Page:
Somewhat more seriously, …
    “We might expect this finding to dramatically change the discourse around gun ownership…”

    I “expect” that this “change in discourse” was the prewired outcome and not a “finding.” That is, the doctors likely has a goal in mind and picked some ready figures to support it. There are too many times when a homeowner hears a noise outside or comes home to a burgled household. Of course every person has a right to peace and self defense. The shrinks probably don’t get it, but not everyone lives in a high-rise with a door guard.

    • “People buy guns because spears are dumb and are for posers. ;^)”

      from the guy who was all upset that Alberta banned spear hunting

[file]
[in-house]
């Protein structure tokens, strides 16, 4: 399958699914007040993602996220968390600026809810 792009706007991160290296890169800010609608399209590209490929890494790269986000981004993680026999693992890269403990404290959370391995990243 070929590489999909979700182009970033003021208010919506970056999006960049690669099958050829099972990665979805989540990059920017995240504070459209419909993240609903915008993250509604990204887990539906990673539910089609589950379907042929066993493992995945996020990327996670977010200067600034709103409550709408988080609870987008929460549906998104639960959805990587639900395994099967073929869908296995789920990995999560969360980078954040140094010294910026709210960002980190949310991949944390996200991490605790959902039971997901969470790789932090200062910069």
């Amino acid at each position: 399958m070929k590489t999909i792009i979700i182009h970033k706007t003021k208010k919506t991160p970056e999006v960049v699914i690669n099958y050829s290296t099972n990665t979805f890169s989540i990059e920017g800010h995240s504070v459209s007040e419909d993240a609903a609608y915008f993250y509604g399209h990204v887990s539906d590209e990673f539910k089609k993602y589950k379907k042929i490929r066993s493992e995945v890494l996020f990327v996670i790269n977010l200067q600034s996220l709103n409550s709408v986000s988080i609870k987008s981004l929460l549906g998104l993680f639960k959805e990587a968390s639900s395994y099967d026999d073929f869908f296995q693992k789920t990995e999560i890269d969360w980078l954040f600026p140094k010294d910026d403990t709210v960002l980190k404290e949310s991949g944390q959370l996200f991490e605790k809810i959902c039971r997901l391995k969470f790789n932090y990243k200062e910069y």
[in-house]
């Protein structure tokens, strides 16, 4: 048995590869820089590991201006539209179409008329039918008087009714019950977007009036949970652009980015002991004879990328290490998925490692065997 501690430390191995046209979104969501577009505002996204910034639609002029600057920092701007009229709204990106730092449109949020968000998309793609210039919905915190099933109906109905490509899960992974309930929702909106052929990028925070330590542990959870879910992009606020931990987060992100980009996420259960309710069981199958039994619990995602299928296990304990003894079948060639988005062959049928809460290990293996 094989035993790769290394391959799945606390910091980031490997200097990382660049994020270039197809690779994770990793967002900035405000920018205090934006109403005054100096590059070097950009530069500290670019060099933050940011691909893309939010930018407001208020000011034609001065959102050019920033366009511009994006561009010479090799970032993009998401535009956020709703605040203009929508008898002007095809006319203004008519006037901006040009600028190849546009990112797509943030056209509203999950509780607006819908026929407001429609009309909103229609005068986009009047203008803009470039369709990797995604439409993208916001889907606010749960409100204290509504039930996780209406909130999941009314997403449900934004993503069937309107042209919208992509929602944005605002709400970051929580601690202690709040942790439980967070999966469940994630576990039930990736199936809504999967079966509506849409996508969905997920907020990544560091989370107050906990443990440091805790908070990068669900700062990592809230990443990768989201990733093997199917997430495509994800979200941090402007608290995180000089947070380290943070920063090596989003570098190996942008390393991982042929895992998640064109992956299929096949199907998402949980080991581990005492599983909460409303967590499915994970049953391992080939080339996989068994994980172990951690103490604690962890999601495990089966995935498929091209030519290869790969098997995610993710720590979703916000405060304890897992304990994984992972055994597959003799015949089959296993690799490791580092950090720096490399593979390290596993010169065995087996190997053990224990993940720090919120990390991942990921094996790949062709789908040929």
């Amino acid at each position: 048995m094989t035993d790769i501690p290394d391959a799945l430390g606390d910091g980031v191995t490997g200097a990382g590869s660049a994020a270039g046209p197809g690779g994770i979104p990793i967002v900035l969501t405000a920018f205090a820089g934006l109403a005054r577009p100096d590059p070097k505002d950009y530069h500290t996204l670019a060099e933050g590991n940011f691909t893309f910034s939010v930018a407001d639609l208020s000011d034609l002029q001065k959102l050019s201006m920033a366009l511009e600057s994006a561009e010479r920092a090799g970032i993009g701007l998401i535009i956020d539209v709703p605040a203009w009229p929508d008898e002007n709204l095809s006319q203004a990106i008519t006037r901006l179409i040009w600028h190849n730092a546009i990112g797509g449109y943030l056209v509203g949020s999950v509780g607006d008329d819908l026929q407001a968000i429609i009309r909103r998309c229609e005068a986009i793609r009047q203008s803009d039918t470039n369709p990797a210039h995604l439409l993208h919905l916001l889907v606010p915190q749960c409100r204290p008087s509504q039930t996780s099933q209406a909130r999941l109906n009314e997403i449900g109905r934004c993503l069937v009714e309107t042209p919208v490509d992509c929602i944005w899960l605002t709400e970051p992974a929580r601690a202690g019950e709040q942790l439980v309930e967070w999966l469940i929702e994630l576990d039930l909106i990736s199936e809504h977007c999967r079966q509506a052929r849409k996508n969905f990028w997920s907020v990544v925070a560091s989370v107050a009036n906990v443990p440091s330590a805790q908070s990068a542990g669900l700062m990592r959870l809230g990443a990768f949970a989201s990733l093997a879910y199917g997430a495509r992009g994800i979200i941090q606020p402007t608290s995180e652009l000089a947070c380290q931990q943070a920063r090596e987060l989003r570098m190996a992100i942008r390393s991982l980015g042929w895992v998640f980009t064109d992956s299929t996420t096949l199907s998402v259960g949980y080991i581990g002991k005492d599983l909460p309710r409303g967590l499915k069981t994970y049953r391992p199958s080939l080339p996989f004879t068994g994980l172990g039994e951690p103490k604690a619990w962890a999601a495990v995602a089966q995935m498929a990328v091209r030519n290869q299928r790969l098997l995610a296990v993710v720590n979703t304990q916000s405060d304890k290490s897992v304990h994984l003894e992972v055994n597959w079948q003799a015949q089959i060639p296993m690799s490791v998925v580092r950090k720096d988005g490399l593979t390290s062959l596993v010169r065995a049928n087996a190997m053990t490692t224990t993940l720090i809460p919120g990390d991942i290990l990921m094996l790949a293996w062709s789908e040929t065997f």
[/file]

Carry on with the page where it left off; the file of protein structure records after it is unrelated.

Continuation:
16. A good case in point, the article didn’t change any of your minds on the subject. Claiming that 20,000 annual gun suicides is a “net positive” for gun ownership demonstrates considerable blind bias for ownership. It’s important to consider the mindsets of individuals that purchase firearms for illogical reasons because it’s part of a set of factors that eventually leads that person to commit suicide with them. Suicide ideation is a big symptom of mental illness. You might not agree with the conclusions but we should absolutely ask the questions of how these things are interrelated. A firearm, empirically, is just a mechanical tool. What is important for this topic is recognizing that it also carries a symbolic representation of power. The question is why people actively seek out that perceived power and if their reasoning is misdirected or solution is misattributed. The answer to “feeling” powerless for too many misguided people is to “use” a gun. If you want to stem the mentally ill from using firearms for random violence and avoid blanket legislation against the 2nd Amendment this is the direction both advocates and detractors have to follow.